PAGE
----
City of Kansas City

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City of Kansas City
Wabash City of Kansas City.JPG
A postcard depicts the City of Kansas City.
Overview
First service November 26, 1947
Last service February 1968
Former operator(s) Wabash Railroad

The City of Kansas City was a streamlined passenger train operated by the Wabash Railroad and its successor the Norfolk and Western Railway between St. Louis and Kansas City, Missouri. It operated from 1947 to 1968. At the time of its introduction it was the only streamliner which operated entirely within the state of Missouri.

History[edit]

The City of Kansas City commenced operating on November 26, 1947, and made a daily 278-mile (447 km) round trip schedule between St. Louis and Kansas City. At the time of its introduction it was the only streamliner which operated entirely within the state of Missouri. General Omar Bradley, a native Missourian who as a young man had worked on the Wabash, christened the new train.[1]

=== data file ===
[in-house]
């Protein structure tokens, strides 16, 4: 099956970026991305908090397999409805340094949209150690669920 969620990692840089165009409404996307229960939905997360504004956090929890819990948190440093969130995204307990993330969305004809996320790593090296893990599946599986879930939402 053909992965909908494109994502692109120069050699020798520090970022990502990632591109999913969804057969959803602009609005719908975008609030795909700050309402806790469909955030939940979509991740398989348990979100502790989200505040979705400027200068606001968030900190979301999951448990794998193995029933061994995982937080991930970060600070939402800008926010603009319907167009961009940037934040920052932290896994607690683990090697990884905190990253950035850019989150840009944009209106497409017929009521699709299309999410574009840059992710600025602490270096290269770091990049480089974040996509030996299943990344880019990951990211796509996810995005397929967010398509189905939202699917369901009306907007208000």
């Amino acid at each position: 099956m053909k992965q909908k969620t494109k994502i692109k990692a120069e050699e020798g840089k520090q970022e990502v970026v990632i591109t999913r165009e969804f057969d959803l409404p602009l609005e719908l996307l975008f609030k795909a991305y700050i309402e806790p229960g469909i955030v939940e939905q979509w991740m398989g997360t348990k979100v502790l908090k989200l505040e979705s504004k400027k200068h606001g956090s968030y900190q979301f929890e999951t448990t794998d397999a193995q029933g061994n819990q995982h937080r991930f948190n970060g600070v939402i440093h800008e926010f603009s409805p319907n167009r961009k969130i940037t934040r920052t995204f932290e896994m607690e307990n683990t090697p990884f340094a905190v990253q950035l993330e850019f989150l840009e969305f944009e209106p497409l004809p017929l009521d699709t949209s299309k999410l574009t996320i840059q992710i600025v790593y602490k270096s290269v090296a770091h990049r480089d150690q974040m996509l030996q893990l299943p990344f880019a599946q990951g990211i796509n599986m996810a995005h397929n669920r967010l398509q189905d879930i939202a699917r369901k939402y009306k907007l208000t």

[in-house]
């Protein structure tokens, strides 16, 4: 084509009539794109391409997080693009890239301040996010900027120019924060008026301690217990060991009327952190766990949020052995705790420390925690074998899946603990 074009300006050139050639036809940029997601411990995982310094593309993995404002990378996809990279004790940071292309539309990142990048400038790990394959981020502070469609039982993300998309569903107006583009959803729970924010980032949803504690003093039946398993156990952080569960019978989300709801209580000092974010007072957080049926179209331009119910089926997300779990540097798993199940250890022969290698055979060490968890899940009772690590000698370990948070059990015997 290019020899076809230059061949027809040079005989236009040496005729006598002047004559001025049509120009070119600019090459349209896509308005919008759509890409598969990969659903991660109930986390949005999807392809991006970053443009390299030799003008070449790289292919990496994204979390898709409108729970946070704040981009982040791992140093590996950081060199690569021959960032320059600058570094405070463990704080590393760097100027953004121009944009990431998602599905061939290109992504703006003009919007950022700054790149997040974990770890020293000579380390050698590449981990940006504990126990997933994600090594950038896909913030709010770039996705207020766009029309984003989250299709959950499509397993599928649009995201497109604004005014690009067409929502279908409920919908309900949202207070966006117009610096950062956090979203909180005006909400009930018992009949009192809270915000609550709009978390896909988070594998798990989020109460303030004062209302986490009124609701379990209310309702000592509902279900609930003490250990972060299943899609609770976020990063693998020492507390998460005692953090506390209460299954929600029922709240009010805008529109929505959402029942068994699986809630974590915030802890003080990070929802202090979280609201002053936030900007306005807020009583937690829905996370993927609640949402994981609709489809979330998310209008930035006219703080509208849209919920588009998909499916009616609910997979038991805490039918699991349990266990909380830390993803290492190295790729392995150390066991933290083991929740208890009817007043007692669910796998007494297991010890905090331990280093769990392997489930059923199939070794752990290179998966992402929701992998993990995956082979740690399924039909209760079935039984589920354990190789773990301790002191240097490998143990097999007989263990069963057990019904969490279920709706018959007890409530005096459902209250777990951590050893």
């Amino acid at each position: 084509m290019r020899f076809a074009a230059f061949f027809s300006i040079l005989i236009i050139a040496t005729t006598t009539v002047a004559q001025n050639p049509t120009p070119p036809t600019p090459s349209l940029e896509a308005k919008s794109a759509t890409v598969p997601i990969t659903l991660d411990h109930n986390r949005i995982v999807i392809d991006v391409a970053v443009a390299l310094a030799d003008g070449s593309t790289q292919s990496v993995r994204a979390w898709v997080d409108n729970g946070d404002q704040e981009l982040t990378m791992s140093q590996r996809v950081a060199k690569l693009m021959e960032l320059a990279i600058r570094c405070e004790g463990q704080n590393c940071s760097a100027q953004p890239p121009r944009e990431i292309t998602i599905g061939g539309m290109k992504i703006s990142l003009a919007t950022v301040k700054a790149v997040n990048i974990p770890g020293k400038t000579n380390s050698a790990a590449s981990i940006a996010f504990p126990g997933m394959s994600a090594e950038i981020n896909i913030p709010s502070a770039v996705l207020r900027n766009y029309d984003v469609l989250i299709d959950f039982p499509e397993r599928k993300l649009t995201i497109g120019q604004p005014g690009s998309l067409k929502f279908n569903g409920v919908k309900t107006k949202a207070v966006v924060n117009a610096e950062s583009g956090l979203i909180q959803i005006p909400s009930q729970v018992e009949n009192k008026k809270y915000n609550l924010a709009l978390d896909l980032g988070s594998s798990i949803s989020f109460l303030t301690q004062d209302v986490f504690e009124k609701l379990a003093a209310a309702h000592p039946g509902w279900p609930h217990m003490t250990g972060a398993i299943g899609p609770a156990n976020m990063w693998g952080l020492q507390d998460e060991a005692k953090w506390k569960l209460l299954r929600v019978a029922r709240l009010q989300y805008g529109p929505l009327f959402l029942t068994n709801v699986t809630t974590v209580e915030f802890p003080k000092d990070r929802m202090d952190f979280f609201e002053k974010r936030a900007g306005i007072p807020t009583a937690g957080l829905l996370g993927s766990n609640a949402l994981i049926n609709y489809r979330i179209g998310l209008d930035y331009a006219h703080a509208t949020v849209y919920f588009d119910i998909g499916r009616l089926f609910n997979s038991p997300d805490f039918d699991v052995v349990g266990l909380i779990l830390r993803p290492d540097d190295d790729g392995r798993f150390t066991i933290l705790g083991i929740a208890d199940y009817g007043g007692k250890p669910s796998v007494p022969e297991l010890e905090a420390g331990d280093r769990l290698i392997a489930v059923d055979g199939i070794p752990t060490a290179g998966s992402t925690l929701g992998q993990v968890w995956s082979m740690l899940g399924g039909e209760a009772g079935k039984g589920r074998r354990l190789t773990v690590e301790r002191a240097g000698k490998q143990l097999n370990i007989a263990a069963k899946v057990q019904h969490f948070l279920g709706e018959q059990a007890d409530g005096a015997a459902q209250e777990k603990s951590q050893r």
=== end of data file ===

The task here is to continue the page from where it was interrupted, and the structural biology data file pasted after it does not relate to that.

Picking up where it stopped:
Primarily a daylight train, #3 departed St. Louis at 8:45am, and arrived in KC at 2:15pm. The consist was then turned around and readied for the eastbound trip as #12, departing KC at 3:55pm, and arriving in St. Louis at 9:45pm.[2]

The Norfolk and Western Railway leased the Wabash in 1964 but did not discontinue the City of Kansas City until February 1968.[3]

Equipment[edit]

Sample consist
  • #375 baggage car
  • #475 baggage-mail car
  • #1425 coach (58 seats)
  • #1426 coach (58 seats)
  • #1525 lunch counter-coach
  • #50 dining car
  • #1600 parlor-observation car
[4]

The American Car and Foundry Company built the original seven-car consist in their St. Charles, Missouri plant in the suburbs of St. Louis. Cars included a baggage car, baggage-mail car, two 58-seat coaches, a lunch counter-coach, a dining car, and a parlor-observation car. The interior of the parlor-observation car was designed according to Pullman Plan #9001 and Pullman managed the car, as it did with all the Wabash parlor cars.[4]

References[edit]

  1. ^ "Odds and Ends". Trains. January 1948. ; 63-66
  2. ^ 4/29/56 Public Timetable
  3. ^ Sanders, Craig (2006). Amtrak in the Heartland. Bloomington, IN: Indiana University Press. p. 237. ISBN 0-253-34705-X. OCLC 61499942. 
  4. ^ a b Wayner, Robert J., ed. (1972). Car Names, Numbers and Consists. New York: Wayner Publications. p. 113. OCLC 8848690.